Policymakers should keep an open mind towards crypto assets and work towards an even-handed regulatory framework that minimises risks and allows creativity to flourish, International Monetary Fund managing director Christine Lagarde said on Monday.
In a blog posted on the IMF website, Ms Lagarde outlined “the promise” that the 1,600 crypto assets currently in circulation can offer and encouraged regulators to view them in both a positive and negative light.
“A judicious look at crypto-assets should lead us to neither crypto-condemnation nor crypto-euphoria,” said Ms Lagarde. “Just as a few technologies that emerged from the dot-com era have transformed our lives, the crypto-assets that survive could have a significant impact on how we save, invest and pay our bills.”
However, the IMF head said that before crypto assets can transform financial activity in a lasting way, they must earn the confidence and support of consumers and authorities.
“An important initial step will be to reach a consensus within the global regulatory community on the role crypto assets should play. Because crypto assets know no boundaries, international cooperation will be essential,” said Ms Lagarde, adding that a consistent regulatory approach will help to protect consumers and investors.
Her comments come as policymakers look to draw up new rules around digital coins to better regulate the space. Rules can vary wildly by country, given a lack of global coordination among authorities. Japan, for example, introduced a licensing system for digital-asset exchanges last year, while Hong Kong has a more hands-off approach, only warning crypto platforms to avoid trading anything that qualifies as a security without permission.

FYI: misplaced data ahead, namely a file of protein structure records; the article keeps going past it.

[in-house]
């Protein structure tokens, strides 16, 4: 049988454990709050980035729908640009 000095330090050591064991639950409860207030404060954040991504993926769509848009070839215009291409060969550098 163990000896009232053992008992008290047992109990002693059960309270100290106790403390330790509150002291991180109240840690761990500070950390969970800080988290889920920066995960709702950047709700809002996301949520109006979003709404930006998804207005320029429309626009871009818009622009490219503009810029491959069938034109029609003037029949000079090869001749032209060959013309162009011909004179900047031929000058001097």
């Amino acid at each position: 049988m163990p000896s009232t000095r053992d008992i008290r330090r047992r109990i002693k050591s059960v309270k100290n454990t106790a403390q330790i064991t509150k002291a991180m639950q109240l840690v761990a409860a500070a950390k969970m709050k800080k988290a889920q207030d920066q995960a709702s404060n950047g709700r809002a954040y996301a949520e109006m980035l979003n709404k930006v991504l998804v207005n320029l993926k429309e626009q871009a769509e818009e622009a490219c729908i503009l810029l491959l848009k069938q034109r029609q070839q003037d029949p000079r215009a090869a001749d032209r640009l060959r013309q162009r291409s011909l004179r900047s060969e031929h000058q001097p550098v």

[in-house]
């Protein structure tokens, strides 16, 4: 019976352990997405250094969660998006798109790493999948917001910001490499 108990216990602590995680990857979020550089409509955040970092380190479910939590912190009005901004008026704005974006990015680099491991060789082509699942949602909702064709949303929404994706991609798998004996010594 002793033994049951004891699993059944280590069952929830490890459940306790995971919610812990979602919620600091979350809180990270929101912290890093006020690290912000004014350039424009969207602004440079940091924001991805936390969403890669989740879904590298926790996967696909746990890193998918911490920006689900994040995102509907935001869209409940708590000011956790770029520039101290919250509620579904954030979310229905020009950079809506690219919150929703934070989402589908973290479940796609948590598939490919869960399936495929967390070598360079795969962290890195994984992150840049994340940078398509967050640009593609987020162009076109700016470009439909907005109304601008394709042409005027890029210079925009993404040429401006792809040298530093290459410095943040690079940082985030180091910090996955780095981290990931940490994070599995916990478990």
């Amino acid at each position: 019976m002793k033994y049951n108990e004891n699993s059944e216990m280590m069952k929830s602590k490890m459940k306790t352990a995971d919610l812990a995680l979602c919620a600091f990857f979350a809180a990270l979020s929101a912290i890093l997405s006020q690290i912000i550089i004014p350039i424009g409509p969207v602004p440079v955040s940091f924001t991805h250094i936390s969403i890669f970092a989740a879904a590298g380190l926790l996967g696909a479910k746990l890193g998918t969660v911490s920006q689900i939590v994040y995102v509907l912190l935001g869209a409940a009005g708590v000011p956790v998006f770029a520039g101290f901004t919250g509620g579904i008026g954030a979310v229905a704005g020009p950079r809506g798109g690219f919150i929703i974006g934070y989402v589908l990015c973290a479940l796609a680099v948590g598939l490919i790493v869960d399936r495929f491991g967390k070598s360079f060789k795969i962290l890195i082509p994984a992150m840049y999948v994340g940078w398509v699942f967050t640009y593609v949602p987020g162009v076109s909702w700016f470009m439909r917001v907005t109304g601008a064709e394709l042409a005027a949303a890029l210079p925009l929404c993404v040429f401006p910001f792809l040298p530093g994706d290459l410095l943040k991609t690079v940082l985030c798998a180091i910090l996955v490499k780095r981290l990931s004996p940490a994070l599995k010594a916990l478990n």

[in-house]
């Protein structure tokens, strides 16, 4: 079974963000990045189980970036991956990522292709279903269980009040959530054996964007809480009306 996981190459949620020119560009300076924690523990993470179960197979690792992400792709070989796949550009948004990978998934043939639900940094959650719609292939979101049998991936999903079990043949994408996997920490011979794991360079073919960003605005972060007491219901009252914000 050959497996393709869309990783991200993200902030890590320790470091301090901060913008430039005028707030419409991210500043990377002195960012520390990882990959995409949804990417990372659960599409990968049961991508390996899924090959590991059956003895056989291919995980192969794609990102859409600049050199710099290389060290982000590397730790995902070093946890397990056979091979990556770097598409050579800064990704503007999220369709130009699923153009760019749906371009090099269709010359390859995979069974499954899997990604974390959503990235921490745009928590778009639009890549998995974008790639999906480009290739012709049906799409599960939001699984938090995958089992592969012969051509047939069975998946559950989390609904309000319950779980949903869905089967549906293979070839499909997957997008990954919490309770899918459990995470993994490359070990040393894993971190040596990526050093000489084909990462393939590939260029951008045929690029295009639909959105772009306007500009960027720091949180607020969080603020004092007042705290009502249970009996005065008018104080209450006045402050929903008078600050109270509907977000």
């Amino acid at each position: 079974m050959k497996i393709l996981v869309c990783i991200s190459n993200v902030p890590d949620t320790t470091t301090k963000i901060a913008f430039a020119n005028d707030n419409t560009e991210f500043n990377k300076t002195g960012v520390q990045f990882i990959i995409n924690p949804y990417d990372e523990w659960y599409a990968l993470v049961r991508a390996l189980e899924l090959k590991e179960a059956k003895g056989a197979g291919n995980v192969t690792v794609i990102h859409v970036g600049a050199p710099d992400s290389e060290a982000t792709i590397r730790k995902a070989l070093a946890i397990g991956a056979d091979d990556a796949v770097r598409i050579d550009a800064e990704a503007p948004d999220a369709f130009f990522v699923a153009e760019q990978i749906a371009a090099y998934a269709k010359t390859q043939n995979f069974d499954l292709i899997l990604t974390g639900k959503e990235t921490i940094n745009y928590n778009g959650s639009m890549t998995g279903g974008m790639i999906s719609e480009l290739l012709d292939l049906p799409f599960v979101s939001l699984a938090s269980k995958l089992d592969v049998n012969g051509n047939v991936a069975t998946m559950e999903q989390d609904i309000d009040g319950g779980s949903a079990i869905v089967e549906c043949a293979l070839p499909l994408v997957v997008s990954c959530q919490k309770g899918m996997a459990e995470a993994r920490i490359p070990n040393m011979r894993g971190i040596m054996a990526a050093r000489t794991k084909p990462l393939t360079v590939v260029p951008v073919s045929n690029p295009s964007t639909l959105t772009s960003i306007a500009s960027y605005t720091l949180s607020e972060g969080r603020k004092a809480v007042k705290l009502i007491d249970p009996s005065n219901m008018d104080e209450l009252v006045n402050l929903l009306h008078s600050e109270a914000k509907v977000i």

Ms Lagarde said the potential benefits of crypto assets include their ability to enable fast and inexpensive transactions via the blockchain technology, something central banks could look to provide if digital forms of money remain risky and unstable.
“The underlying technology of crypto assets - distributed ledger technology, or DLT - could help financial markets function more efficiently,” said Ms Lagarde. “Self-executing and self-enforcing 'smart contracts' could eliminate the need for some intermediaries.”
A new report from Moody's Investors Service, released on Monday, found that blockchain technology has the potential to significantly reduce the costs and time involved in cross-border banking transactions, increasing banks' efficiency. However, those efficiencies could also put pressure on bank revenues.
"Blockchain has the potential to substantially change how a wide range of financial services are executed," said Colin Ellis, Moody's managing director of credit strategy and the report's co-author.
"But the adoption of these technologies will also limit processing fees, commissions and gains on foreign exchange transactions, which will pressure revenue."
Ms Lagarde said blockchain technology also offers secure and important storage capabilities for certain industries, such as healthcare, which could benefit from the technology for medical data.
The former French finance minister stressed that the fintech revolution will not eliminate the need for traditional brokers and bankers. However, the financial system could benefit from a balance between the two with "decentralised applications spurred by crypto assets" leading to a diversification of the financial landscape.
Ms Lagarde said that while crypto assets do not pose an immediate danger to the financial system, due to their relatively limited number, regulators should stay vigilant to avoid “economic shocks” should they become more mainstream.
Ms Lagarde's more positive approach to crypto assets follows another blog written by her last month that examined the industry's dark side and how policymakers must prevent them from becoming a vehicle for money laundering and terrorist financing.